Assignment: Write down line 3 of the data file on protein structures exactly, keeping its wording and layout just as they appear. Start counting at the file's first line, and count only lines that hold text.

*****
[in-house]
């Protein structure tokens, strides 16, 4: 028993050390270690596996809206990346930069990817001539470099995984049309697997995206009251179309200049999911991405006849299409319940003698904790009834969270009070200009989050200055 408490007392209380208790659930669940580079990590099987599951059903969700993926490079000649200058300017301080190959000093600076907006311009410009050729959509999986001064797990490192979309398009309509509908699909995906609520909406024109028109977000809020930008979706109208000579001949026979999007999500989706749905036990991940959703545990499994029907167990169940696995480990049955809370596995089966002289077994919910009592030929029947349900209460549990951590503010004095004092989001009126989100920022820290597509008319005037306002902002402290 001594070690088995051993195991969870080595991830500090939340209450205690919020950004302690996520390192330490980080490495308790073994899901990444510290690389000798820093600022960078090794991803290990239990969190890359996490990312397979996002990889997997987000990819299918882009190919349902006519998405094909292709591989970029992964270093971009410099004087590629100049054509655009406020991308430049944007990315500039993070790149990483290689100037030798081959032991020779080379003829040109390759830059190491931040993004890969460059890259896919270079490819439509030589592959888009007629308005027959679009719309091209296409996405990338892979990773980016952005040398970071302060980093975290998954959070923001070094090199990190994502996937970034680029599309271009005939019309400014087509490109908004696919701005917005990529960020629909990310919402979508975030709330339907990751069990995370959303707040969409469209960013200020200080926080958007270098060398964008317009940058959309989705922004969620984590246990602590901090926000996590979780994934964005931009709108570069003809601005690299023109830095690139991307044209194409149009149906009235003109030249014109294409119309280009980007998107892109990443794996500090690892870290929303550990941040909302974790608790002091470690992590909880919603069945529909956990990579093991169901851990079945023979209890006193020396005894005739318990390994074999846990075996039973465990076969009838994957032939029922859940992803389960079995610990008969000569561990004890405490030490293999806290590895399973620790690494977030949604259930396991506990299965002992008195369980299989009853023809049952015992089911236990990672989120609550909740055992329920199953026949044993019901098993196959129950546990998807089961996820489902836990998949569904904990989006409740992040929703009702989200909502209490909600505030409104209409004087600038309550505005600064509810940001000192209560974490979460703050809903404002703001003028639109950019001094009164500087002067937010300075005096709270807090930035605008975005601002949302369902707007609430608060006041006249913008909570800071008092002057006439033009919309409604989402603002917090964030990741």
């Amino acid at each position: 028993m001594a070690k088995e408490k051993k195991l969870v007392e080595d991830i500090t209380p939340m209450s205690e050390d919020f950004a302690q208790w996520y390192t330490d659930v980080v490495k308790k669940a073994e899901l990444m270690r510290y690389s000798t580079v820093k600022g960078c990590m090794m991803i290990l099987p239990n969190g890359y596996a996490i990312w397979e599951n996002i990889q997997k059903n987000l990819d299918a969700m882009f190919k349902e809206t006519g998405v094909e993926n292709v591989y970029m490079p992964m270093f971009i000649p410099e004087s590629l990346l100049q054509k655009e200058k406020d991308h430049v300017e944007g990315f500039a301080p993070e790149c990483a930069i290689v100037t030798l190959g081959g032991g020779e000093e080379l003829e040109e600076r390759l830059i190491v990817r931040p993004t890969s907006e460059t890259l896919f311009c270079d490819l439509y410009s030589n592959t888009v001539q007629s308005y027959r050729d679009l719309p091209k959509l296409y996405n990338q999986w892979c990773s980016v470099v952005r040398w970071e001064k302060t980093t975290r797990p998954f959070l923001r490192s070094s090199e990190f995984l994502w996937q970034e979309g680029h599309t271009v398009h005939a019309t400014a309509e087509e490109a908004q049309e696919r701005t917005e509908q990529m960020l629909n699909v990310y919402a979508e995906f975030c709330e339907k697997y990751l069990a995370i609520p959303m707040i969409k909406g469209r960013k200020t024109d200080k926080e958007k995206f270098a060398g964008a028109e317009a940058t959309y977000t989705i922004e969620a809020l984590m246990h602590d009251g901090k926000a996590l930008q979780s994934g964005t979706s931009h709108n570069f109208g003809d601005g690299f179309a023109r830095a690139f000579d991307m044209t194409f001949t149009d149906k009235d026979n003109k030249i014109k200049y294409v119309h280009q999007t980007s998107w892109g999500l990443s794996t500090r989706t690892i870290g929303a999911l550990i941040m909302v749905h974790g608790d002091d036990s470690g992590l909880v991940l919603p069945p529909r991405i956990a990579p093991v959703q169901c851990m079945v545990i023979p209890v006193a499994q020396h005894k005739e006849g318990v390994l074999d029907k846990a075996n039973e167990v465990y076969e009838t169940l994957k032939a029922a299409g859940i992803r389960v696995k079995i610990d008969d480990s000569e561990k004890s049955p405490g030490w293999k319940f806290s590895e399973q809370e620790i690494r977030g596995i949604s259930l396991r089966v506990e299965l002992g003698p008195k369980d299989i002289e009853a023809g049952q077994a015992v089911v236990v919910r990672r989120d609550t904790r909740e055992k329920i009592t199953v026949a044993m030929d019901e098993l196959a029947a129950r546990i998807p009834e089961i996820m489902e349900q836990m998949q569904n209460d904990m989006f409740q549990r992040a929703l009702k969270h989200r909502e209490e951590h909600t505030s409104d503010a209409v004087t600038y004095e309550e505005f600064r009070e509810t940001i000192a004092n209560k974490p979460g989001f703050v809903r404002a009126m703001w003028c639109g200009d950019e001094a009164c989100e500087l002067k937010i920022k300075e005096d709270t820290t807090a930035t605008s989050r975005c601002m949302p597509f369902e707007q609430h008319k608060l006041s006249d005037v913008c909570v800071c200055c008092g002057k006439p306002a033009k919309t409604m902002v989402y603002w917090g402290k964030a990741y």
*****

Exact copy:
């Amino acid at each position: 028993m001594a070690k088995e408490k051993k195991l969870v007392e080595d991830i500090t209380p939340m209450s205690e050390d919020f950004a302690q208790w996520y390192t330490d659930v980080v490495k308790k669940a073994e899901l990444m270690r510290y690389s000798t580079v820093k600022g960078c990590m090794m991803i290990l099987p239990n969190g890359y596996a996490i990312w397979e599951n996002i990889q997997k059903n987000l990819d299918a969700m882009f190919k349902e809206t006519g998405v094909e993926n292709v591989y970029m490079p992964m270093f971009i000649p410099e004087s590629l990346l100049q054509k655009e200058k406020d991308h430049v300017e944007g990315f500039a301080p993070e790149c990483a930069i290689v100037t030798l190959g081959g032991g020779e000093e080379l003829e040109e600076r390759l830059i190491v990817r931040p993004t890969s907006e460059t890259l896919f311009c270079d490819l439509y410009s030589n592959t888009v001539q007629s308005y027959r050729d679009l719309p091209k959509l296409y996405n990338q999986w892979c990773s980016v470099v952005r040398w970071e001064k302060t980093t975290r797990p998954f959070l923001r490192s070094s090199e990190f995984l994502w996937q970034e979309g680029h599309t271009v398009h005939a019309t400014a309509e087509e490109a908004q049309e696919r701005t917005e509908q990529m960020l629909n699909v990310y919402a979508e995906f975030c709330e339907k697997y990751l069990a995370i609520p959303m707040i969409k909406g469209r960013k200020t024109d200080k926080e958007k995206f270098a060398g964008a028109e317009a940058t959309y977000t989705i922004e969620a809020l984590m246990h602590d009251g901090k926000a996590l930008q979780s994934g964005t979706s931009h709108n570069f109208g003809d601005g690299f179309a023109r830095a690139f000579d991307m044209t194409f001949t149009d149906k009235d026979n003109k030249i014109k200049y294409v119309h280009q999007t980007s998107w892109g999500l990443s794996t500090r989706t690892i870290g929303a999911l550990i941040m909302v749905h974790g608790d002091d036990s470690g992590l909880v991940l919603p069945p529909r991405i956990a990579p093991v959703q169901c851990m079945v545990i023979p209890v006193a499994q020396h005894k005739e006849g318990v390994l074999d029907k846990a075996n039973e167990v465990y076969e009838t169940l994957k032939a029922a299409g859940i992803r389960v696995k079995i610990d008969d480990s000569e561990k004890s049955p405490g030490w293999k319940f806290s590895e399973q809370e620790i690494r977030g596995i949604s259930l396991r089966v506990e299965l002992g003698p008195k369980d299989i002289e009853a023809g049952q077994a015992v089911v236990v919910r990672r989120d609550t904790r909740e055992k329920i009592t199953v026949a044993m030929d019901e098993l196959a029947a129950r546990i998807p009834e089961i996820m489902e349900q836990m998949q569904n209460d904990m989006f409740q549990r992040a929703l009702k969270h989200r909502e209490e951590h909600t505030s409104d503010a209409v004087t600038y004095e309550e505005f600064r009070e509810t940001i000192a004092n209560k974490p979460g989001f703050v809903r404002a009126m703001w003028c639109g200009d950019e001094a009164c989100e500087l002067k937010i920022k300075e005096d709270t820290t807090a930035t605008s989050r975005c601002m949302p597509f369902e707007q609430h008319k608060l006041s006249d005037v913008c909570v800071c200055c008092g002057k006439p306002a033009k919309t409604m902002v989402y603002w917090g402290k964030a990741y």